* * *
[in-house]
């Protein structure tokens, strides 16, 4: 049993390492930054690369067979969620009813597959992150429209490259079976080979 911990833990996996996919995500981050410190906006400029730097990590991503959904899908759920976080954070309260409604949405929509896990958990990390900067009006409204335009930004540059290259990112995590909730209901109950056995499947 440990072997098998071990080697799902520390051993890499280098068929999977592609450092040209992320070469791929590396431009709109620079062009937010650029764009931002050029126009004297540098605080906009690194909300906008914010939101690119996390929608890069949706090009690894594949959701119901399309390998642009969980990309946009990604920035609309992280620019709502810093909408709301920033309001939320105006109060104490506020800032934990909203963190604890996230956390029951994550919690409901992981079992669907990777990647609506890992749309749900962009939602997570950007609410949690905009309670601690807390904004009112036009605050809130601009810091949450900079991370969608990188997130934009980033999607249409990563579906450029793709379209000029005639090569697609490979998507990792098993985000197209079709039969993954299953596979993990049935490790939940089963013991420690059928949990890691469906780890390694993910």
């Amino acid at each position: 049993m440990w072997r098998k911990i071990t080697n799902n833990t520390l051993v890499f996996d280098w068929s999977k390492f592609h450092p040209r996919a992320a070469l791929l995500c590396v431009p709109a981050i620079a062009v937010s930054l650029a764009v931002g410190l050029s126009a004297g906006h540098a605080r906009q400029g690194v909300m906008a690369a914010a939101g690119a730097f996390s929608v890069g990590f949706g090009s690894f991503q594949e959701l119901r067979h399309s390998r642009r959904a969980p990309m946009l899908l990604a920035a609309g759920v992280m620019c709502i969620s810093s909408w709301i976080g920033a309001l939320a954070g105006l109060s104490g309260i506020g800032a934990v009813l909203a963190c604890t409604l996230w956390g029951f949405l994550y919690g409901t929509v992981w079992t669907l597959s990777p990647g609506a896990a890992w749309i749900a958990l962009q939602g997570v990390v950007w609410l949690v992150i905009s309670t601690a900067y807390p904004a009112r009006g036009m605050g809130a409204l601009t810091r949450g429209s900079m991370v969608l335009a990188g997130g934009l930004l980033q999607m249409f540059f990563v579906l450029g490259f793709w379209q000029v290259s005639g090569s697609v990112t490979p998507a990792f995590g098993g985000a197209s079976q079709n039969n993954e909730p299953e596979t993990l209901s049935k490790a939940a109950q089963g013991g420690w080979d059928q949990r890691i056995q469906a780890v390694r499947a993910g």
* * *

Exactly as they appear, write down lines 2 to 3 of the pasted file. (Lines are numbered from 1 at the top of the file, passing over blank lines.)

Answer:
């Protein structure tokens, strides 16, 4: 049993390492930054690369067979969620009813597959992150429209490259079976080979 911990833990996996996919995500981050410190906006400029730097990590991503959904899908759920976080954070309260409604949405929509896990958990990390900067009006409204335009930004540059290259990112995590909730209901109950056995499947 440990072997098998071990080697799902520390051993890499280098068929999977592609450092040209992320070469791929590396431009709109620079062009937010650029764009931002050029126009004297540098605080906009690194909300906008914010939101690119996390929608890069949706090009690894594949959701119901399309390998642009969980990309946009990604920035609309992280620019709502810093909408709301920033309001939320105006109060104490506020800032934990909203963190604890996230956390029951994550919690409901992981079992669907990777990647609506890992749309749900962009939602997570950007609410949690905009309670601690807390904004009112036009605050809130601009810091949450900079991370969608990188997130934009980033999607249409990563579906450029793709379209000029005639090569697609490979998507990792098993985000197209079709039969993954299953596979993990049935490790939940089963013991420690059928949990890691469906780890390694993910």
């Amino acid at each position: 049993m440990w072997r098998k911990i071990t080697n799902n833990t520390l051993v890499f996996d280098w068929s999977k390492f592609h450092p040209r996919a992320a070469l791929l995500c590396v431009p709109a981050i620079a062009v937010s930054l650029a764009v931002g410190l050029s126009a004297g906006h540098a605080r906009q400029g690194v909300m906008a690369a914010a939101g690119a730097f996390s929608v890069g990590f949706g090009s690894f991503q594949e959701l119901r067979h399309s390998r642009r959904a969980p990309m946009l899908l990604a920035a609309g759920v992280m620019c709502i969620s810093s909408w709301i976080g920033a309001l939320a954070g105006l109060s104490g309260i506020g800032a934990v009813l909203a963190c604890t409604l996230w956390g029951f949405l994550y919690g409901t929509v992981w079992t669907l597959s990777p990647g609506a896990a890992w749309i749900a958990l962009q939602g997570v990390v950007w609410l949690v992150i905009s309670t601690a900067y807390p904004a009112r009006g036009m605050g809130a409204l601009t810091r949450g429209s900079m991370v969608l335009a990188g997130g934009l930004l980033q999607m249409f540059f990563v579906l450029g490259f793709w379209q000029v290259s005639g090569s697609v990112t490979p998507a990792f995590g098993g985000a197209s079976q079709n039969n993954e909730p299953e596979t993990l209901s049935k490790a939940a109950q089963g013991g420690w080979d059928q949990r890691i056995q469906a780890v390694r499947a993910g």